Schiller also learned that his name was being shared on far-right websites with anti-Semitic remarks. Voicemails had also been left with the department, citing anti-Semitism and threats. An image of a Jewish star, similar to those worn on armbands to identify Jews during the Holocaust, was emailed to a member of the health department.

“What makes me feel most in danger is not these people,” Schiller said. “What worries me and makes me feel unsafe is people who shut up or don’t think it’s a big deal or don’t support the fight against this stuff.”

In Northampton, Jewish public health officials were also inundated with anti-Semitism. Joanne Levin, chair of the Northampton Board of Health, said days after the board discussed a mask mandate in August, posters with her face and name were hung around the town. “Meet your local bully,” the posters read.

In December, Levin was confronted during the public comment period of a meeting via Zoom. When the board asked someone to speak, the voice was synthesized and robotic, Levin said. Then the person changed their profile picture to a swastika with writing below that read “Jews won’t replace us.”

“First it was a shock, then I was so sad that people could be so misinformed and embrace hate,” Levin said. “My fear is that they will then be empowered to speak out and commit acts of violence.”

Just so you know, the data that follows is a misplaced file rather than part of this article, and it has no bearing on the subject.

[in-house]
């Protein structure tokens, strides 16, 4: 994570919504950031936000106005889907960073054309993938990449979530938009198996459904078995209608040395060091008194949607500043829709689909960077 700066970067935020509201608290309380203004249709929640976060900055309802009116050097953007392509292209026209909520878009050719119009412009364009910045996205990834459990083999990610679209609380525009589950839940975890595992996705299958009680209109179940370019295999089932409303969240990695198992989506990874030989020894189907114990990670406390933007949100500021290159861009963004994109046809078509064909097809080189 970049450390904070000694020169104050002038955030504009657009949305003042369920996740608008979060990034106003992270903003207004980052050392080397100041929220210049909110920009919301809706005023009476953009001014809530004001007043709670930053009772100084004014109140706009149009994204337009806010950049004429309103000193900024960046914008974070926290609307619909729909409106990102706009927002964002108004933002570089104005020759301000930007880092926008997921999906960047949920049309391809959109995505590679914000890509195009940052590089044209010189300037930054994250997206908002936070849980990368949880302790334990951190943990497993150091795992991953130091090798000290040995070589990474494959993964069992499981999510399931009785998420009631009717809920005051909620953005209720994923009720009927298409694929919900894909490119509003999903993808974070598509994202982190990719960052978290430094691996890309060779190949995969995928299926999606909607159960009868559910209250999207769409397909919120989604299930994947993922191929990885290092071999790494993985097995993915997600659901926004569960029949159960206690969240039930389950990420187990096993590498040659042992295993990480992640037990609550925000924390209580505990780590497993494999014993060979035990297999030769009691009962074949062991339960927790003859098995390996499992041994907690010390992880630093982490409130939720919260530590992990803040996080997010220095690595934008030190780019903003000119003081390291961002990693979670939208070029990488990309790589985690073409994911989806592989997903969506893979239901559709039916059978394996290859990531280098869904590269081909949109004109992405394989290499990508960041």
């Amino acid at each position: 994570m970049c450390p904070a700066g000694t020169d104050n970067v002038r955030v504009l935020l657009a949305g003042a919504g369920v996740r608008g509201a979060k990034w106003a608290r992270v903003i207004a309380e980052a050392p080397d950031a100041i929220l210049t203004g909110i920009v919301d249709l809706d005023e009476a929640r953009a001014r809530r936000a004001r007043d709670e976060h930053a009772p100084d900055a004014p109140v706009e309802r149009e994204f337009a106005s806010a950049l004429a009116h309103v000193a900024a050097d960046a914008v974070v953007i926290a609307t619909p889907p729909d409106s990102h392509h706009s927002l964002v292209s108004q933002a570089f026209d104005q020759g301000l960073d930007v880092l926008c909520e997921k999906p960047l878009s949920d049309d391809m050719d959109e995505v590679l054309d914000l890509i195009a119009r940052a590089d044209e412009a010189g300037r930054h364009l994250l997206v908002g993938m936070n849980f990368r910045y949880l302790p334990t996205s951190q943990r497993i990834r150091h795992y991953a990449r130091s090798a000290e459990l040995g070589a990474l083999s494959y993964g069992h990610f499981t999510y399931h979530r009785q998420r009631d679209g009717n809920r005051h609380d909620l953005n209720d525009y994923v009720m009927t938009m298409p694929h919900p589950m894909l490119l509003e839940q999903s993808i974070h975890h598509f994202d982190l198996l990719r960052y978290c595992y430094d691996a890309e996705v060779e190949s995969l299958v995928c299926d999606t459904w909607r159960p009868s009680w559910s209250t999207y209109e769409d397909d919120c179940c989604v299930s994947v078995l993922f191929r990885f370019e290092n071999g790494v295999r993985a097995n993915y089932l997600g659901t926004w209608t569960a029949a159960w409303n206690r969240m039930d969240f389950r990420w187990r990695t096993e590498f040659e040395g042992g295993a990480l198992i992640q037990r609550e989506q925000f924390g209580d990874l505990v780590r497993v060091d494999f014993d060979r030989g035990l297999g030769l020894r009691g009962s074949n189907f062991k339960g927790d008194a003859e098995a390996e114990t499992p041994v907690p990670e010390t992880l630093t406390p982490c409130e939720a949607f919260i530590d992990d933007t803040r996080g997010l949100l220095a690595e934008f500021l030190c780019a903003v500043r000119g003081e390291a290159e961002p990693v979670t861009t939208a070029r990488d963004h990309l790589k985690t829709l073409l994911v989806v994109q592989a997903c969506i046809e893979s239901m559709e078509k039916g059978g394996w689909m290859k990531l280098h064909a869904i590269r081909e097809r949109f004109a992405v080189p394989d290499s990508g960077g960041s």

In Westford, during an hour-long debate Thursday night over the city’s mask mandate, a health board member described his frustration after months of residents accusing him and other council members , of being “liars, case-counting bureaucrats, [and] tyrannical,” for enacting the mandate earlier.

“I was very uncomfortable with the anger and lies being told about me and my fellow board members,” Susan Hanly said.

“I tried very hard to live by the adage: ‘Treat others as you would like to be treated,’” she said. “Or as Martin Richards, the youngest victim of the Boston Marathon bombing, put it, ‘No more hurting people. Peace.'”

The council then voted 3-2 to immediately lift the city’s mask mandate, but extend it until March 7 for its schools.


Kay Lazar can be reached at [email protected] Follow her on Twitter @GlobeKayLazar. Jessica Bartlett can be contacted at [email protected] Follow her on Twitter @ByJessBartlett.